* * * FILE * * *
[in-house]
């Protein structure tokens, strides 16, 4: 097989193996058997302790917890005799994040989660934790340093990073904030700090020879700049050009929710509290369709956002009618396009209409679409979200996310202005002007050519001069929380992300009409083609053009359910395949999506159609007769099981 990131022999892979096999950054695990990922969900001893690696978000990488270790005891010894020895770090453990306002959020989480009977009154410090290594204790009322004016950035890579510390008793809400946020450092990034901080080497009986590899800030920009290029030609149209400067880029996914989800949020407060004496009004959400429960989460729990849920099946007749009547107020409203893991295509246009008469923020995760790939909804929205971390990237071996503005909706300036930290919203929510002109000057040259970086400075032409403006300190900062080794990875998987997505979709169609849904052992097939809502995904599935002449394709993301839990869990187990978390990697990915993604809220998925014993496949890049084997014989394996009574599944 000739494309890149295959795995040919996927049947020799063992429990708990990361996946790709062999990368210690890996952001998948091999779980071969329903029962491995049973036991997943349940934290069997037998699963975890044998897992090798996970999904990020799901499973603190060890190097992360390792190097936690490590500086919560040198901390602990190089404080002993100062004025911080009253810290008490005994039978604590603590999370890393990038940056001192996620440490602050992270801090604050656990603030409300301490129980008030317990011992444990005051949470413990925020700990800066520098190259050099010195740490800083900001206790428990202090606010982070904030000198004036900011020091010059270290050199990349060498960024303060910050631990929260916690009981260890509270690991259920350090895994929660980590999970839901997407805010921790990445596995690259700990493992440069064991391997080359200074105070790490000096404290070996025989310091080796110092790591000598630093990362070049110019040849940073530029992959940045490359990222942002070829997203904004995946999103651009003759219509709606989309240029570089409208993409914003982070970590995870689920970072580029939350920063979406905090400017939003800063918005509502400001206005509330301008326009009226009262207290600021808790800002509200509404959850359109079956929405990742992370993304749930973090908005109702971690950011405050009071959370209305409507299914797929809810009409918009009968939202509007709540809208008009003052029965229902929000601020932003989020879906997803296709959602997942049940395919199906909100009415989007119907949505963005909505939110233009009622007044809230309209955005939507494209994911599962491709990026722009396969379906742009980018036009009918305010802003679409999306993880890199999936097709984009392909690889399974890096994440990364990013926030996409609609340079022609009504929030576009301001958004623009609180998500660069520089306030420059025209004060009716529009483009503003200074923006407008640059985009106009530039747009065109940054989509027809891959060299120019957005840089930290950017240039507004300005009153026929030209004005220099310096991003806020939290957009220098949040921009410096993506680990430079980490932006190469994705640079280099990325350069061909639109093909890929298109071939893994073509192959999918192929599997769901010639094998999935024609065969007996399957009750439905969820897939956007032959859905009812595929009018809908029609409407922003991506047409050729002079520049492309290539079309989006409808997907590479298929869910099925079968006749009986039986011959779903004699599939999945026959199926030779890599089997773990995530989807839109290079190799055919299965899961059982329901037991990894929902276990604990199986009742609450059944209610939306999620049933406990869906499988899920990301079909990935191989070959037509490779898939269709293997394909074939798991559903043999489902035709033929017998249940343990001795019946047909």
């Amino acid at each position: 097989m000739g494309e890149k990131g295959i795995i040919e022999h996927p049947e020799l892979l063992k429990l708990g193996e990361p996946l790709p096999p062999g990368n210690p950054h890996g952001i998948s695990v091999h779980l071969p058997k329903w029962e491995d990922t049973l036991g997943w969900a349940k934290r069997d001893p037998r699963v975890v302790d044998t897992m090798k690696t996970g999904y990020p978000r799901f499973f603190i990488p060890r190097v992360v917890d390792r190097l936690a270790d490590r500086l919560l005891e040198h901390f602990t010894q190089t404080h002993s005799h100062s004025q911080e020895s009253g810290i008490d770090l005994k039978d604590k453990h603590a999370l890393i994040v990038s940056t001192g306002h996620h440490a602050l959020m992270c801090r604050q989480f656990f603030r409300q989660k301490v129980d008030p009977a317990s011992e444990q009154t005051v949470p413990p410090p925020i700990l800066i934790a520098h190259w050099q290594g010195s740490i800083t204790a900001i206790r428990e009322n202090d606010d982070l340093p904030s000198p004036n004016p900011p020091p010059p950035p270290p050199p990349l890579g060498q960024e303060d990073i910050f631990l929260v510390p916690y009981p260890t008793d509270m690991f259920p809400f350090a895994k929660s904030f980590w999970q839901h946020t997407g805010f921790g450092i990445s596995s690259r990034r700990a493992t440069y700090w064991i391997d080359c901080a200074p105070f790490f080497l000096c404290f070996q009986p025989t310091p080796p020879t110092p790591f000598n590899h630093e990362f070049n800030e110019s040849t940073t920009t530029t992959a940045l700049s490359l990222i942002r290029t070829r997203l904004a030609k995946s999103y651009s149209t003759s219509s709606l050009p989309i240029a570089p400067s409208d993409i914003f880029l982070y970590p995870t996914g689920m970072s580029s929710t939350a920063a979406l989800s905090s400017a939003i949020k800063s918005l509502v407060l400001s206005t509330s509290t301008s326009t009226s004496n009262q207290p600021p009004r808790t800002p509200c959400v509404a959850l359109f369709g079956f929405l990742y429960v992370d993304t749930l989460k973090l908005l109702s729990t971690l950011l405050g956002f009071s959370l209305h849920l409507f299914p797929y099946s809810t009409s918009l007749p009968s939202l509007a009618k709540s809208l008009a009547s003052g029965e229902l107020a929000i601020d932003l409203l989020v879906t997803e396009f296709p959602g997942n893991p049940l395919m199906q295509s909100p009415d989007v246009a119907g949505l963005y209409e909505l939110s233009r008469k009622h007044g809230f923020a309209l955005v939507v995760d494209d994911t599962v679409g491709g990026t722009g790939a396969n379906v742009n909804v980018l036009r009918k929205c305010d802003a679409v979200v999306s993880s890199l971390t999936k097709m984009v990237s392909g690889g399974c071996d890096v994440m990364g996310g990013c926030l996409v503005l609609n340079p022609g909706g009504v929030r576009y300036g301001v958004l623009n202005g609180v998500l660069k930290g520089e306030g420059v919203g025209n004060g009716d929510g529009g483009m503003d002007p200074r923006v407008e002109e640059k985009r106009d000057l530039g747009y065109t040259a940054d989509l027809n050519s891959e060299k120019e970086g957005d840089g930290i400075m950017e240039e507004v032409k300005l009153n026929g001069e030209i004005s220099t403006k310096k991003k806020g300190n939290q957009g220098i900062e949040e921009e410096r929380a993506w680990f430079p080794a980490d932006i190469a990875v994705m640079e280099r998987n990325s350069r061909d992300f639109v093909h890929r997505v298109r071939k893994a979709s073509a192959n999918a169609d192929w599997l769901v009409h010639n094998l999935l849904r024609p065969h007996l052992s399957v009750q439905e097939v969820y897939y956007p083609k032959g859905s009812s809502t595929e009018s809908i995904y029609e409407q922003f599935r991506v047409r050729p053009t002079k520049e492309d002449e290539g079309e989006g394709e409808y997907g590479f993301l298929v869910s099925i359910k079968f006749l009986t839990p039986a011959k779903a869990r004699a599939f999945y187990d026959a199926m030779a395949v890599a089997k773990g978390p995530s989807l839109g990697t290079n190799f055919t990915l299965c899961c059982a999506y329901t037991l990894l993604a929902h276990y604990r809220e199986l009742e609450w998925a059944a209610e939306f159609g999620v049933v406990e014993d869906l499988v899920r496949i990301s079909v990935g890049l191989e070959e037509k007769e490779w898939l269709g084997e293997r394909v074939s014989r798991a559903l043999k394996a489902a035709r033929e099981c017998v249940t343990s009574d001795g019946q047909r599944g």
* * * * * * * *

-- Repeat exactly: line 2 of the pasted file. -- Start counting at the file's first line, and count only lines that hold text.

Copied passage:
């Protein structure tokens, strides 16, 4: 097989193996058997302790917890005799994040989660934790340093990073904030700090020879700049050009929710509290369709956002009618396009209409679409979200996310202005002007050519001069929380992300009409083609053009359910395949999506159609007769099981 990131022999892979096999950054695990990922969900001893690696978000990488270790005891010894020895770090453990306002959020989480009977009154410090290594204790009322004016950035890579510390008793809400946020450092990034901080080497009986590899800030920009290029030609149209400067880029996914989800949020407060004496009004959400429960989460729990849920099946007749009547107020409203893991295509246009008469923020995760790939909804929205971390990237071996503005909706300036930290919203929510002109000057040259970086400075032409403006300190900062080794990875998987997505979709169609849904052992097939809502995904599935002449394709993301839990869990187990978390990697990915993604809220998925014993496949890049084997014989394996009574599944 000739494309890149295959795995040919996927049947020799063992429990708990990361996946790709062999990368210690890996952001998948091999779980071969329903029962491995049973036991997943349940934290069997037998699963975890044998897992090798996970999904990020799901499973603190060890190097992360390792190097936690490590500086919560040198901390602990190089404080002993100062004025911080009253810290008490005994039978604590603590999370890393990038940056001192996620440490602050992270801090604050656990603030409300301490129980008030317990011992444990005051949470413990925020700990800066520098190259050099010195740490800083900001206790428990202090606010982070904030000198004036900011020091010059270290050199990349060498960024303060910050631990929260916690009981260890509270690991259920350090895994929660980590999970839901997407805010921790990445596995690259700990493992440069064991391997080359200074105070790490000096404290070996025989310091080796110092790591000598630093990362070049110019040849940073530029992959940045490359990222942002070829997203904004995946999103651009003759219509709606989309240029570089409208993409914003982070970590995870689920970072580029939350920063979406905090400017939003800063918005509502400001206005509330301008326009009226009262207290600021808790800002509200509404959850359109079956929405990742992370993304749930973090908005109702971690950011405050009071959370209305409507299914797929809810009409918009009968939202509007709540809208008009003052029965229902929000601020932003989020879906997803296709959602997942049940395919199906909100009415989007119907949505963005909505939110233009009622007044809230309209955005939507494209994911599962491709990026722009396969379906742009980018036009009918305010802003679409999306993880890199999936097709984009392909690889399974890096994440990364990013926030996409609609340079022609009504929030576009301001958004623009609180998500660069520089306030420059025209004060009716529009483009503003200074923006407008640059985009106009530039747009065109940054989509027809891959060299120019957005840089930290950017240039507004300005009153026929030209004005220099310096991003806020939290957009220098949040921009410096993506680990430079980490932006190469994705640079280099990325350069061909639109093909890929298109071939893994073509192959999918192929599997769901010639094998999935024609065969007996399957009750439905969820897939956007032959859905009812595929009018809908029609409407922003991506047409050729002079520049492309290539079309989006409808997907590479298929869910099925079968006749009986039986011959779903004699599939999945026959199926030779890599089997773990995530989807839109290079190799055919299965899961059982329901037991990894929902276990604990199986009742609450059944209610939306999620049933406990869906499988899920990301079909990935191989070959037509490779898939269709293997394909074939798991559903043999489902035709033929017998249940343990001795019946047909």